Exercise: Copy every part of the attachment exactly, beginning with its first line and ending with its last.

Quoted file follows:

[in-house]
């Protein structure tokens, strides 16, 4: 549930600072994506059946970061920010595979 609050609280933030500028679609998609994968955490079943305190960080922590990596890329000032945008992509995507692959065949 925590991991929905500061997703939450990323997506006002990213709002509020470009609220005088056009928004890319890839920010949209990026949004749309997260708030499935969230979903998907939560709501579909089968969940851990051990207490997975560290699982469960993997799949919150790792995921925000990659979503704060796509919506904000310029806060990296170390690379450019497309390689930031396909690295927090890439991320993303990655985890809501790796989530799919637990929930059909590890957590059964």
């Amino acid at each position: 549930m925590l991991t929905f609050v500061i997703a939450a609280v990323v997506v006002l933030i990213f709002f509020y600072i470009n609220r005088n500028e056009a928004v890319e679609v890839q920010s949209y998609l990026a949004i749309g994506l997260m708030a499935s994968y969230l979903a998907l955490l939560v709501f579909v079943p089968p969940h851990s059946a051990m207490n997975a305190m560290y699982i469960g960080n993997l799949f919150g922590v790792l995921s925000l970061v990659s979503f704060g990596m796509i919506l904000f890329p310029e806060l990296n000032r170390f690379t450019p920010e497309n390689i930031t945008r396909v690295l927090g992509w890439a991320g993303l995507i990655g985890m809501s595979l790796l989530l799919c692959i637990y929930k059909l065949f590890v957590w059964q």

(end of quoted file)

[in-house]
């Protein structure tokens, strides 16, 4: 549930600072994506059946970061920010595979 609050609280933030500028679609998609994968955490079943305190960080922590990596890329000032945008992509995507692959065949 925590991991929905500061997703939450990323997506006002990213709002509020470009609220005088056009928004890319890839920010949209990026949004749309997260708030499935969230979903998907939560709501579909089968969940851990051990207490997975560290699982469960993997799949919150790792995921925000990659979503704060796509919506904000310029806060990296170390690379450019497309390689930031396909690295927090890439991320993303990655985890809501790796989530799919637990929930059909590890957590059964």
């Amino acid at each position: 549930m925590l991991t929905f609050v500061i997703a939450a609280v990323v997506v006002l933030i990213f709002f509020y600072i470009n609220r005088n500028e056009a928004v890319e679609v890839q920010s949209y998609l990026a949004i749309g994506l997260m708030a499935s994968y969230l979903a998907l955490l939560v709501f579909v079943p089968p969940h851990s059946a051990m207490n997975a305190m560290y699982i469960g960080n993997l799949f919150g922590v790792l995921s925000l970061v990659s979503f704060g990596m796509i919506l904000f890329p310029e806060l990296n000032r170390f690379t450019p920010e497309n390689i930031t945008r396909v690295l927090g992509w890439a991320g993303l995507i990655g985890m809501s595979l790796l989530l799919c692959i637990y929930k059909l065949f590890v957590w059964q």